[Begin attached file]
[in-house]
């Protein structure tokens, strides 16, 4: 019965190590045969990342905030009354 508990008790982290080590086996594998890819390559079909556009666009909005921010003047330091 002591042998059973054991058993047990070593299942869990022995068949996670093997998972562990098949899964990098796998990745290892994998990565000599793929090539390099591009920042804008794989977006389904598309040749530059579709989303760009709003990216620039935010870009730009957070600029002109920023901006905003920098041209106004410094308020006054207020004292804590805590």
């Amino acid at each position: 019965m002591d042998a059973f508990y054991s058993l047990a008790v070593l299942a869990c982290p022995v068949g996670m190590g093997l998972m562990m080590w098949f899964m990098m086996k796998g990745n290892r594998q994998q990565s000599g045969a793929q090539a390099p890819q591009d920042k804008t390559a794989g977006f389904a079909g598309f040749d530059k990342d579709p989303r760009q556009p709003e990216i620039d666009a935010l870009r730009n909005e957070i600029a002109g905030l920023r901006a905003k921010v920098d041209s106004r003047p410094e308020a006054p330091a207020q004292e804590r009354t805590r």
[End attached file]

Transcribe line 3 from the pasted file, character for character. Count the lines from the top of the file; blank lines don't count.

């Amino acid at each position: 019965m002591d042998a059973f508990y054991s058993l047990a008790v070593l299942a869990c982290p022995v068949g996670m190590g093997l998972m562990m080590w098949f899964m990098m086996k796998g990745n290892r594998q994998q990565s000599g045969a793929q090539a390099p890819q591009d920042k804008t390559a794989g977006f389904a079909g598309f040749d530059k990342d579709p989303r760009q556009p709003e990216i620039d666009a935010l870009r730009n909005e957070i600029a002109g905030l920023r901006a905003k921010v920098d041209s106004r003047p410094e308020a006054p330091a207020q004292e804590r009354t805590r």